Location

Stevenson, Washington

Date

10-7-2007

Session

Session 3 – Lectures Driver Distraction

Abstract

Although many studies have documented the performance decrements associated with driver distractions, few have examined drivers’ awareness of these distraction effects. The current study purports to measure how wellcalibrated drivers are with respect to their own performance when distracted. Forty drivers completed a series of tasks on a hand-held or hands-free cell phone while driving an instrumented vehicle around a closed test track. Subjective estimates of performance decrements were recorded and compared to actual decrements observed on multiple measures of driving performance. Although their driving performance suffered in dual-task conditions, drivers were generally not well-calibrated to the magnitude of the distraction effects (r = -.38 to .16). In some cases, estimates of distraction were opposite of the observed effects (i.e., smaller estimates of distraction corresponded to larger performance deficits). There were some age and gender differences. We discuss the implications of these findings for potential mitigation strategies for distracted driving.

Rights

Copyright © 2007 the author(s)

DC Citation

Proceedings of the Fourth International Driving Symposium on Human Factors in Driver Assessment, Training and Vehicle Design, July 9-12, 2007, Stevenson, Washington. Iowa City, IA: Public Policy Center, University of Iowa, 2007: 54-60.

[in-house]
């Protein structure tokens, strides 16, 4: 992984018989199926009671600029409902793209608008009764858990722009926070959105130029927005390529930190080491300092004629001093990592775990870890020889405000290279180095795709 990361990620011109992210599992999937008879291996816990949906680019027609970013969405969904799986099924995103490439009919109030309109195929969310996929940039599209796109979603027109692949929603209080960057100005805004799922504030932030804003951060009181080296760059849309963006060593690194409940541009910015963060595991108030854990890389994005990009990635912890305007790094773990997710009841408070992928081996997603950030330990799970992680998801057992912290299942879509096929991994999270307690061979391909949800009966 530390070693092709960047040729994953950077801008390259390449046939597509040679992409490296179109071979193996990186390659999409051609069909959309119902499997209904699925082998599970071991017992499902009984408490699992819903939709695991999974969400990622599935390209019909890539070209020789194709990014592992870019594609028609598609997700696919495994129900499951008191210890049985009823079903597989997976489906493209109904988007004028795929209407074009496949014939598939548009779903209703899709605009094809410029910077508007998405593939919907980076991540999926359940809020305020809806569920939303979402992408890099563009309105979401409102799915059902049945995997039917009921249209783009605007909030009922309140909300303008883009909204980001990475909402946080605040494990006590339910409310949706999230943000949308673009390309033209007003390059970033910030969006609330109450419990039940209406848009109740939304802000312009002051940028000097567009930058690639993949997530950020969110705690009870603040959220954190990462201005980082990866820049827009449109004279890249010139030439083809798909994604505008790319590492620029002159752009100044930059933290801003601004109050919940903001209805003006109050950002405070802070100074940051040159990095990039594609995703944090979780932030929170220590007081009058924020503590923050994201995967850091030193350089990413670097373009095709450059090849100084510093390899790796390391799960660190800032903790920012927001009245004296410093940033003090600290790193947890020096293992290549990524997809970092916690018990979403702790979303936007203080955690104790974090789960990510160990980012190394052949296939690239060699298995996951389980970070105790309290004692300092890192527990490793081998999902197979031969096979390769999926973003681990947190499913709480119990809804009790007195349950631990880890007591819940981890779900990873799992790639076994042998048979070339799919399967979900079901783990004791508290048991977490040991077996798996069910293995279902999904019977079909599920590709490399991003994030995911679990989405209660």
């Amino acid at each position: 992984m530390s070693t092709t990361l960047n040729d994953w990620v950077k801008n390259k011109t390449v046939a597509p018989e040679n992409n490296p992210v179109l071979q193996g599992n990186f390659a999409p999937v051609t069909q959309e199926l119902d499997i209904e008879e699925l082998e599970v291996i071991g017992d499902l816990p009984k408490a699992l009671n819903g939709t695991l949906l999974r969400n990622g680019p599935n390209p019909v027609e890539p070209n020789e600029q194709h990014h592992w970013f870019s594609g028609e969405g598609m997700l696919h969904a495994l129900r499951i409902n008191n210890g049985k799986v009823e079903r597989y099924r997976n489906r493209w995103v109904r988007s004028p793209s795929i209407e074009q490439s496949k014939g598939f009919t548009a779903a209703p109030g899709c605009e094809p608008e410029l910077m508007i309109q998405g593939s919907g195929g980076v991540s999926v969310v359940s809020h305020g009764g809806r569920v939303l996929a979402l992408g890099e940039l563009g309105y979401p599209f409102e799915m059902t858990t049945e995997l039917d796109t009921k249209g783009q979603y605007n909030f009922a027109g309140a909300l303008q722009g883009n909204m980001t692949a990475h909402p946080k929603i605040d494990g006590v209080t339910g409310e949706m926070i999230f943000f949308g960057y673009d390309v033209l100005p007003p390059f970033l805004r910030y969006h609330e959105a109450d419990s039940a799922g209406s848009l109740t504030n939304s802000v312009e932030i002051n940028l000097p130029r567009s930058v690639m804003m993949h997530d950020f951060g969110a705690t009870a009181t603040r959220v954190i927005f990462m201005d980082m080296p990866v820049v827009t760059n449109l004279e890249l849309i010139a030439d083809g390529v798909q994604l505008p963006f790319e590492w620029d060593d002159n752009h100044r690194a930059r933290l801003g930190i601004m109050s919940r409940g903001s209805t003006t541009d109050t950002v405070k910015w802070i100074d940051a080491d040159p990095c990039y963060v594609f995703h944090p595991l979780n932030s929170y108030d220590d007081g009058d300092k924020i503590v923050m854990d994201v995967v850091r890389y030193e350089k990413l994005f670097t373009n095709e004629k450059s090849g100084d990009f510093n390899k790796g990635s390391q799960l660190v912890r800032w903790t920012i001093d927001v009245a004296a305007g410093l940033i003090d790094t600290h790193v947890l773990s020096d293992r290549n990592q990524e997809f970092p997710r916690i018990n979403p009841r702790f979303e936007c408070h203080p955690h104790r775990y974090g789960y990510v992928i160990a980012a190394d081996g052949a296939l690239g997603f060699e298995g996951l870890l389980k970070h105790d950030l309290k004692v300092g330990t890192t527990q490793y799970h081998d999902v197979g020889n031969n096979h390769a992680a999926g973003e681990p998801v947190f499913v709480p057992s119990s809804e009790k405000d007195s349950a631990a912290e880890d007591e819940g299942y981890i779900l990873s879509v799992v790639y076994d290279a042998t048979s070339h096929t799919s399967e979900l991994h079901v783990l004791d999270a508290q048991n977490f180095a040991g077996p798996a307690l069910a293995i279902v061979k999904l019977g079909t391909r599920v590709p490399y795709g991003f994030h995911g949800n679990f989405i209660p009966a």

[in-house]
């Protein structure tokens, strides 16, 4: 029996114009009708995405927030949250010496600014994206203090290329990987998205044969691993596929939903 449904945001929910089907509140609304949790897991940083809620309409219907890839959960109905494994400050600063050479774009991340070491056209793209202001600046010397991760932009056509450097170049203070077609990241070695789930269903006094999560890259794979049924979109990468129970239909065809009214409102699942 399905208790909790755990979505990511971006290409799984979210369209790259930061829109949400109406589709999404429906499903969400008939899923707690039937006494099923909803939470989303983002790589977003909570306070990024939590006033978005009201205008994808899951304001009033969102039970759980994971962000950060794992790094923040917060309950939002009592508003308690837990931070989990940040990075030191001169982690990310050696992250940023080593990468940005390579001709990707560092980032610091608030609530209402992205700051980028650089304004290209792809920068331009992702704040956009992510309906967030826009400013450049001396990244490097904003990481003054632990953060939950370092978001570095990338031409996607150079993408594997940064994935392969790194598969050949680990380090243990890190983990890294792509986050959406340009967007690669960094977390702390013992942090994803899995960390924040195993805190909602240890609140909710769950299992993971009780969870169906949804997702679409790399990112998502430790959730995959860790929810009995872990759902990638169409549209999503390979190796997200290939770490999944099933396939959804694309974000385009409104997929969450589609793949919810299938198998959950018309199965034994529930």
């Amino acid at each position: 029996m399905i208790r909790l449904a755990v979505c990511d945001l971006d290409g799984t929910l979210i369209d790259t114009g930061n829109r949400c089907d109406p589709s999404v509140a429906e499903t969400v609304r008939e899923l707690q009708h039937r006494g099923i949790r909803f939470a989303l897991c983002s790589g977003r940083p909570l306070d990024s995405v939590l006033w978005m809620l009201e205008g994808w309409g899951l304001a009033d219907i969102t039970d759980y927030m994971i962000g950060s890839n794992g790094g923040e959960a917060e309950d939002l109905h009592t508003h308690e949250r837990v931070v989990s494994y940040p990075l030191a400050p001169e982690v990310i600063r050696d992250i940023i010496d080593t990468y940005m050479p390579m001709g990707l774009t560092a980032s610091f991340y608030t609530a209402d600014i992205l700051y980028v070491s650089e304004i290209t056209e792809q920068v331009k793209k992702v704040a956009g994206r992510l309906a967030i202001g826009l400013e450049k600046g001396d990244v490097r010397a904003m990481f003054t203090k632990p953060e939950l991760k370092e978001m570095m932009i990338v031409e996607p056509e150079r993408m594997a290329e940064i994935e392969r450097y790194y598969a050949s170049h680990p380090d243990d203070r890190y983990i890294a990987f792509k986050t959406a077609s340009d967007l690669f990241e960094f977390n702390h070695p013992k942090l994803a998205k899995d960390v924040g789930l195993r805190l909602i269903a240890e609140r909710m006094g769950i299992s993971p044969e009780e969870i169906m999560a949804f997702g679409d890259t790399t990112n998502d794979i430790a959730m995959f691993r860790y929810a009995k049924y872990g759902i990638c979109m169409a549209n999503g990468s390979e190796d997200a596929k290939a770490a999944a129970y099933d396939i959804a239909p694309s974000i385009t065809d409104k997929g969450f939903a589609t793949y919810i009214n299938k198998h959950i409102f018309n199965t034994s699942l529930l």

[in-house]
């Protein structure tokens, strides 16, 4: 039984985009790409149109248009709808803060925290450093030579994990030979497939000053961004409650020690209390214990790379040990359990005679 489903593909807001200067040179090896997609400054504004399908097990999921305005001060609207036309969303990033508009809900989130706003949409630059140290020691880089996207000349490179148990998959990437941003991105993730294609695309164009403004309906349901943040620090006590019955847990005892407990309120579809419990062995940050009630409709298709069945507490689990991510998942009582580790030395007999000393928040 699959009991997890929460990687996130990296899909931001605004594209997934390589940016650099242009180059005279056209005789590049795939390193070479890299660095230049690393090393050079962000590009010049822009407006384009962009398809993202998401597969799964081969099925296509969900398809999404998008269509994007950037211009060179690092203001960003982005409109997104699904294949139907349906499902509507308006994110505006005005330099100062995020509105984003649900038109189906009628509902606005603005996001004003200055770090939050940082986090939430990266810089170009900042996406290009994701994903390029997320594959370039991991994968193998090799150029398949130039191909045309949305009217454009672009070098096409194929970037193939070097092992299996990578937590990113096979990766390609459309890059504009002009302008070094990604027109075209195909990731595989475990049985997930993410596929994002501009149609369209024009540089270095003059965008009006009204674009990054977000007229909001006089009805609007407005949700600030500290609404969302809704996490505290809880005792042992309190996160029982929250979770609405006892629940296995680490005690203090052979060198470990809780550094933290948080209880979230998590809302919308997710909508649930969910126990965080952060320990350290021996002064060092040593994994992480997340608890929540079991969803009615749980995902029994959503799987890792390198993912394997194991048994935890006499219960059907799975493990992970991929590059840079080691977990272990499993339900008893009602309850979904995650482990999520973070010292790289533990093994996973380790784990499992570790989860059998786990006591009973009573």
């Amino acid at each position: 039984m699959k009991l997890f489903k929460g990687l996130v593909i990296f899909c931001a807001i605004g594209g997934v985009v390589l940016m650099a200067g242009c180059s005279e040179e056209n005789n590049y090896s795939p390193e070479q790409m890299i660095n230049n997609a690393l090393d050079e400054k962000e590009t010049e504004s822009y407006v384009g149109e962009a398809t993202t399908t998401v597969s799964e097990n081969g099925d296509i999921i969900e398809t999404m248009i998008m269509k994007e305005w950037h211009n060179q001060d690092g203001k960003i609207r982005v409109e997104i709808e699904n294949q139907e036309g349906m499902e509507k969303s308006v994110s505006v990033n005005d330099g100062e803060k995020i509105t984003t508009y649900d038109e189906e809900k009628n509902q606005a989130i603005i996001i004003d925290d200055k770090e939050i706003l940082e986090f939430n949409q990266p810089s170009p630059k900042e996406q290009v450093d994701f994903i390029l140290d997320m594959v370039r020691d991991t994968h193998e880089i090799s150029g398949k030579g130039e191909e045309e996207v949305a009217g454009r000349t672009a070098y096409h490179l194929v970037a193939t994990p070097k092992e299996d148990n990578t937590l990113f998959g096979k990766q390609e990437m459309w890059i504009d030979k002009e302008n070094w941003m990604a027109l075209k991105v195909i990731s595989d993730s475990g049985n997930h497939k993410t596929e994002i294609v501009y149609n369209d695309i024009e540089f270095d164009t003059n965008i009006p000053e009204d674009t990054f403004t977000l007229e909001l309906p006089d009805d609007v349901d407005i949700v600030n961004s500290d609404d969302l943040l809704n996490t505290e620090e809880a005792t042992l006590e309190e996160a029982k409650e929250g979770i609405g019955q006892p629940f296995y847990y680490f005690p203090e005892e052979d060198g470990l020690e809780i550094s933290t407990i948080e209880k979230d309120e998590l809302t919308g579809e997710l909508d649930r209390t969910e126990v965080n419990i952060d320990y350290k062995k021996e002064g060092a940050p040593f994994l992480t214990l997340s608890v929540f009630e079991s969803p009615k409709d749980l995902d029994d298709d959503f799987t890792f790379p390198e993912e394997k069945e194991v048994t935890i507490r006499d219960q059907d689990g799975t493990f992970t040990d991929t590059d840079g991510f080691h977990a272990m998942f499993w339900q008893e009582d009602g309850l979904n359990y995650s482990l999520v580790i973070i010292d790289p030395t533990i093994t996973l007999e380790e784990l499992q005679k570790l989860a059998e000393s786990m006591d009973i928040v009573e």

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Jul 10th, 12:00 AM

Awareness of Performance Decrements Due to Distraction in Younger and Older Drivers

Stevenson, Washington

Although many studies have documented the performance decrements associated with driver distractions, few have examined drivers’ awareness of these distraction effects. The current study purports to measure how wellcalibrated drivers are with respect to their own performance when distracted. Forty drivers completed a series of tasks on a hand-held or hands-free cell phone while driving an instrumented vehicle around a closed test track. Subjective estimates of performance decrements were recorded and compared to actual decrements observed on multiple measures of driving performance. Although their driving performance suffered in dual-task conditions, drivers were generally not well-calibrated to the magnitude of the distraction effects (r = -.38 to .16). In some cases, estimates of distraction were opposite of the observed effects (i.e., smaller estimates of distraction corresponded to larger performance deficits). There were some age and gender differences. We discuss the implications of these findings for potential mitigation strategies for distracted driving.